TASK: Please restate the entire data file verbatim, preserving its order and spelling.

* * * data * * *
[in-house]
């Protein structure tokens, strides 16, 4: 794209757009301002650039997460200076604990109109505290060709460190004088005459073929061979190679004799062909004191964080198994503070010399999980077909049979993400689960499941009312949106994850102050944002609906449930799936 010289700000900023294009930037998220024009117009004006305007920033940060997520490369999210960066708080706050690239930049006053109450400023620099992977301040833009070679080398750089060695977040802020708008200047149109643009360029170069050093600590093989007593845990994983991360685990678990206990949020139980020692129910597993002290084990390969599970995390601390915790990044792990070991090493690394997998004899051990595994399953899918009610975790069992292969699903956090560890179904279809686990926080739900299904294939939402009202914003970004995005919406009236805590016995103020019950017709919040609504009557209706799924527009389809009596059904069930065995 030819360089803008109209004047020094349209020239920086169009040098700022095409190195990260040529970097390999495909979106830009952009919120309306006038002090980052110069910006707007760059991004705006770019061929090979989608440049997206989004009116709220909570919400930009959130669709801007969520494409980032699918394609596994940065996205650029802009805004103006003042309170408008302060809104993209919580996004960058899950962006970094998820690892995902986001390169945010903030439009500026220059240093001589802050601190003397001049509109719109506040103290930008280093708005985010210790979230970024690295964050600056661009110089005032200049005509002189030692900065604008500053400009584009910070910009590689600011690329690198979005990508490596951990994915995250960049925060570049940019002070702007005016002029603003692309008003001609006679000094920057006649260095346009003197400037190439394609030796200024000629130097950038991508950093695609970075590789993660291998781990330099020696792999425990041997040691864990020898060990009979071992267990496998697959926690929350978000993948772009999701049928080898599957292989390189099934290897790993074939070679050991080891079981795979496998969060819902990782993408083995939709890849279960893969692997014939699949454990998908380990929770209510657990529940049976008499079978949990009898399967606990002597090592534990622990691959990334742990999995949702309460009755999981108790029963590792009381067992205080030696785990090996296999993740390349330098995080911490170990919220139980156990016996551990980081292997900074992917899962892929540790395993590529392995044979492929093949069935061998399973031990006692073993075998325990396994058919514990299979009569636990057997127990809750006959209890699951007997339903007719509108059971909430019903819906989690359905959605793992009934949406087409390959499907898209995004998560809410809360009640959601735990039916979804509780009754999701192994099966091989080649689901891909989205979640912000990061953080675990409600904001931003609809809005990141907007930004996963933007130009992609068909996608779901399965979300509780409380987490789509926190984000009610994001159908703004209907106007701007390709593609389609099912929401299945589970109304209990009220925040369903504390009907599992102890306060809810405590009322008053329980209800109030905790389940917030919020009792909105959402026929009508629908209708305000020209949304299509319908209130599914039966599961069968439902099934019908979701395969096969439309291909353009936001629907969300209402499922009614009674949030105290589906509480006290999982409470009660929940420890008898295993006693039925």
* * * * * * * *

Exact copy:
[in-house]
């Protein structure tokens, strides 16, 4: 794209757009301002650039997460200076604990109109505290060709460190004088005459073929061979190679004799062909004191964080198994503070010399999980077909049979993400689960499941009312949106994850102050944002609906449930799936 010289700000900023294009930037998220024009117009004006305007920033940060997520490369999210960066708080706050690239930049006053109450400023620099992977301040833009070679080398750089060695977040802020708008200047149109643009360029170069050093600590093989007593845990994983991360685990678990206990949020139980020692129910597993002290084990390969599970995390601390915790990044792990070991090493690394997998004899051990595994399953899918009610975790069992292969699903956090560890179904279809686990926080739900299904294939939402009202914003970004995005919406009236805590016995103020019950017709919040609504009557209706799924527009389809009596059904069930065995 030819360089803008109209004047020094349209020239920086169009040098700022095409190195990260040529970097390999495909979106830009952009919120309306006038002090980052110069910006707007760059991004705006770019061929090979989608440049997206989004009116709220909570919400930009959130669709801007969520494409980032699918394609596994940065996205650029802009805004103006003042309170408008302060809104993209919580996004960058899950962006970094998820690892995902986001390169945010903030439009500026220059240093001589802050601190003397001049509109719109506040103290930008280093708005985010210790979230970024690295964050600056661009110089005032200049005509002189030692900065604008500053400009584009910070910009590689600011690329690198979005990508490596951990994915995250960049925060570049940019002070702007005016002029603003692309008003001609006679000094920057006649260095346009003197400037190439394609030796200024000629130097950038991508950093695609970075590789993660291998781990330099020696792999425990041997040691864990020898060990009979071992267990496998697959926690929350978000993948772009999701049928080898599957292989390189099934290897790993074939070679050991080891079981795979496998969060819902990782993408083995939709890849279960893969692997014939699949454990998908380990929770209510657990529940049976008499079978949990009898399967606990002597090592534990622990691959990334742990999995949702309460009755999981108790029963590792009381067992205080030696785990090996296999993740390349330098995080911490170990919220139980156990016996551990980081292997900074992917899962892929540790395993590529392995044979492929093949069935061998399973031990006692073993075998325990396994058919514990299979009569636990057997127990809750006959209890699951007997339903007719509108059971909430019903819906989690359905959605793992009934949406087409390959499907898209995004998560809410809360009640959601735990039916979804509780009754999701192994099966091989080649689901891909989205979640912000990061953080675990409600904001931003609809809005990141907007930004996963933007130009992609068909996608779901399965979300509780409380987490789509926190984000009610994001159908703004209907106007701007390709593609389609099912929401299945589970109304209990009220925040369903504390009907599992102890306060809810405590009322008053329980209800109030905790389940917030919020009792909105959402026929009508629908209708305000020209949304299509319908209130599914039966599961069968439902099934019908979701395969096969439309291909353009936001629907969300209402499922009614009674949030105290589906509480006290999982409470009660929940420890008898295993006693039925």